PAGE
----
The DuPont Highway
The original DuPont Highway, found on maps as Route 13 between Dover and Wilmington and as Route 113 between Dover and the southern border with Maryland, was the nation's first divided highway when its expansion between Dover and Wilmington was completed in 1934. It had been officially dedicated 10 years earlier as the Coleman DuPont Road. Thomas Coleman du Pont, a descendant of E. I. du Pont and a two-time U.S. senator, had championed the road and paid nearly $4 million of his own money toward its completion, even after turning the project over to the newly created Delaware State Highway Department. While other philanthropists started schools, libraries, parks, and hospitals, Coleman du Pont said, "I will build a monument a hundred miles high and lay it on the ground." He was close. The DuPont Highway measured 96.7 miles.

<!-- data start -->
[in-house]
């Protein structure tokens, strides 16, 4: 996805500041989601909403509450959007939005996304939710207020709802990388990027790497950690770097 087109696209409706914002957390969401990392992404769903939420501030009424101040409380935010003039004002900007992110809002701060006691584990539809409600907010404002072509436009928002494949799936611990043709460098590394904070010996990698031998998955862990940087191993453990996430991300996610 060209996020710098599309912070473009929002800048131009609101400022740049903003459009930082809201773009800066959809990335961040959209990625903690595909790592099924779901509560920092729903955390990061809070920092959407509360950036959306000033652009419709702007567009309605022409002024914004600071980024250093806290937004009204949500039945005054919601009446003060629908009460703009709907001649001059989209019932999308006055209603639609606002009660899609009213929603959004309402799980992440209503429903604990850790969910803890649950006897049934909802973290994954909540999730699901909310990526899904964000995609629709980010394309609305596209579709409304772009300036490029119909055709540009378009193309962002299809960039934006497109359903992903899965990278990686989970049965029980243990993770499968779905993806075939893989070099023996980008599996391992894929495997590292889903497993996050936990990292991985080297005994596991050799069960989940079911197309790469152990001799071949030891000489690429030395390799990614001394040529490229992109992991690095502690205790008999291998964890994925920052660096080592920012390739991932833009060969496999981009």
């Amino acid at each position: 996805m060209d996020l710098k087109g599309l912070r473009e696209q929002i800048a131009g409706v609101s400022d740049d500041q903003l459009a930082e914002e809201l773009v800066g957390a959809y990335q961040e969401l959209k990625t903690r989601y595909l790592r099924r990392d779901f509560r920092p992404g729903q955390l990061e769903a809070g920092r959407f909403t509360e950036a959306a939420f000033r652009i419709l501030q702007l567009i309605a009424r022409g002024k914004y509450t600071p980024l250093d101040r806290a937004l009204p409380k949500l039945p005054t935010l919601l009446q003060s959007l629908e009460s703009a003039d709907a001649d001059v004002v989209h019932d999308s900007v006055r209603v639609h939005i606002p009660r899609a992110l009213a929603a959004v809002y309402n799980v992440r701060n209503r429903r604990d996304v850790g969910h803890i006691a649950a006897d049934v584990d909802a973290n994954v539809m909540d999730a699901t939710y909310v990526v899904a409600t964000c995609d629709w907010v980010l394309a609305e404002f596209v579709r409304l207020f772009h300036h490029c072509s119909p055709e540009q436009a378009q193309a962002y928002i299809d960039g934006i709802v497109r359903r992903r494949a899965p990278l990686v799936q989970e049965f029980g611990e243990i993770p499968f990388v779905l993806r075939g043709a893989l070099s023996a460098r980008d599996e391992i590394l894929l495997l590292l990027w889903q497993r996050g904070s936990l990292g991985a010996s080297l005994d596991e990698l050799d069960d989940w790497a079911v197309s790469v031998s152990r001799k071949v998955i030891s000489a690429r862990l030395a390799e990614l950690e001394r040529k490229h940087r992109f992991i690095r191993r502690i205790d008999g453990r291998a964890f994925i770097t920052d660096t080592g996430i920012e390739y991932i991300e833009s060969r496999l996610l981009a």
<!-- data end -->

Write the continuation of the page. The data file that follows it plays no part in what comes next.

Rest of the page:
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advertising automobile billboard Blackbird building built bypass Castle County Chesapeake and Delaware Chief Engineer W. W. Coleman DuPont Road Company completed Contract RM Corbit corridor crossing Delaware Canal Delaware Highway Department Delaware State Archives Delaware's DELDOT Archive Plans Department of Agriculture divided highway Douglass Buck Dover Drawyers Creek dual highway dualized DuPont Highway early Ellendale Ellendale Swamp Farnhurst federal feet Forest Georges Georgetown grade Hagley Museum Hares Corner Highway and Route improved Kent County Koehring Lake Lake Como lanes lift bridge Little Heaven located looking north miles Milford motorists Museum and Library northbound bridge Odessa original Coleman DuPont Philadelphia Pike photograph Pont Pont's railroad Red Lion right-of-way road-building roadside roadway Rogers Corner Route 13 Route 40 segment Selbyville Smyrna south of Wilmington south Wilmington southbound Station surface Sussex County town tractors traffic transportation trees truck two-lane Tybout's Corner U.S. Route widened workers